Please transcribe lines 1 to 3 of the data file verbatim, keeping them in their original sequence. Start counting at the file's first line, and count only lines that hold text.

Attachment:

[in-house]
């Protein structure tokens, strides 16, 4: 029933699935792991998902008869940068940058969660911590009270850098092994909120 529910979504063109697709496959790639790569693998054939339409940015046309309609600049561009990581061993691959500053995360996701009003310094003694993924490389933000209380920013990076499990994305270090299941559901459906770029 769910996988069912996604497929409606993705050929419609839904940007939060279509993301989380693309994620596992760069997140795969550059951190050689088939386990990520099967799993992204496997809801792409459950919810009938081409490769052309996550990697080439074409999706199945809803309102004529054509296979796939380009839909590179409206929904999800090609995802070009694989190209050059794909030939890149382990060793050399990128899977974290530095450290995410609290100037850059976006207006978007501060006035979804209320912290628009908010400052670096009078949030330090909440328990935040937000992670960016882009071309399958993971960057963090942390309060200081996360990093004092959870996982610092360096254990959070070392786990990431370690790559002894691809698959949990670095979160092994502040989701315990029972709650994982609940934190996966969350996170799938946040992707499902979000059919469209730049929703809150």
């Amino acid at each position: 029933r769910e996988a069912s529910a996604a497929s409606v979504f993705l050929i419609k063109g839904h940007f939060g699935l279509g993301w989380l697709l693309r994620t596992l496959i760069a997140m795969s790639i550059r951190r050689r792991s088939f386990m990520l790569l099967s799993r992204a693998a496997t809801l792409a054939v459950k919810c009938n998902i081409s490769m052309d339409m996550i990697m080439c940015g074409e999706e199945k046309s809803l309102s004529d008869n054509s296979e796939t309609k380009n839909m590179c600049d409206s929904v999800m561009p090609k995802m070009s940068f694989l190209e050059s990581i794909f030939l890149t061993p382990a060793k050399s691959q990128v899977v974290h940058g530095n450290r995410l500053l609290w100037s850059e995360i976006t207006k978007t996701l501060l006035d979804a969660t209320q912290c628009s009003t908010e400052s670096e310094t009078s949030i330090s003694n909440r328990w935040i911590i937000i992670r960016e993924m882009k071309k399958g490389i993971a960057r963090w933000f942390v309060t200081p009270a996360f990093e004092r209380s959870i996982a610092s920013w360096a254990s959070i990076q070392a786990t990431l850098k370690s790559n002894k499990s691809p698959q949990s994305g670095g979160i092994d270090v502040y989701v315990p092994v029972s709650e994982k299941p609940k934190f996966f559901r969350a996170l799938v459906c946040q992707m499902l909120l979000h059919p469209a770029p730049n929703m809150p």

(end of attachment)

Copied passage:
[in-house]
């Protein structure tokens, strides 16, 4: 029933699935792991998902008869940068940058969660911590009270850098092994909120 529910979504063109697709496959790639790569693998054939339409940015046309309609600049561009990581061993691959500053995360996701009003310094003694993924490389933000209380920013990076499990994305270090299941559901459906770029 769910996988069912996604497929409606993705050929419609839904940007939060279509993301989380693309994620596992760069997140795969550059951190050689088939386990990520099967799993992204496997809801792409459950919810009938081409490769052309996550990697080439074409999706199945809803309102004529054509296979796939380009839909590179409206929904999800090609995802070009694989190209050059794909030939890149382990060793050399990128899977974290530095450290995410609290100037850059976006207006978007501060006035979804209320912290628009908010400052670096009078949030330090909440328990935040937000992670960016882009071309399958993971960057963090942390309060200081996360990093004092959870996982610092360096254990959070070392786990990431370690790559002894691809698959949990670095979160092994502040989701315990029972709650994982609940934190996966969350996170799938946040992707499902979000059919469209730049929703809150």
């Amino acid at each position: 029933r769910e996988a069912s529910a996604a497929s409606v979504f993705l050929i419609k063109g839904h940007f939060g699935l279509g993301w989380l697709l693309r994620t596992l496959i760069a997140m795969s790639i550059r951190r050689r792991s088939f386990m990520l790569l099967s799993r992204a693998a496997t809801l792409a054939v459950k919810c009938n998902i081409s490769m052309d339409m996550i990697m080439c940015g074409e999706e199945k046309s809803l309102s004529d008869n054509s296979e796939t309609k380009n839909m590179c600049d409206s929904v999800m561009p090609k995802m070009s940068f694989l190209e050059s990581i794909f030939l890149t061993p382990a060793k050399s691959q990128v899977v974290h940058g530095n450290r995410l500053l609290w100037s850059e995360i976006t207006k978007t996701l501060l006035d979804a969660t209320q912290c628009s009003t908010e400052s670096e310094t009078s949030i330090s003694n909440r328990w935040i911590i937000i992670r960016e993924m882009k071309k399958g490389i993971a960057r963090w933000f942390v309060t200081p009270a996360f990093e004092r209380s959870i996982a610092s920013w360096a254990s959070i990076q070392a786990t990431l850098k370690s790559n002894k499990s691809p698959q949990s994305g670095g979160i092994d270090v502040y989701v315990p092994v029972s709650e994982k299941p609940k934190f996966f559901r969350a996170l799938v459906c946040q992707m499902l909120l979000h059919p469209a770029p730049n929703m809150p």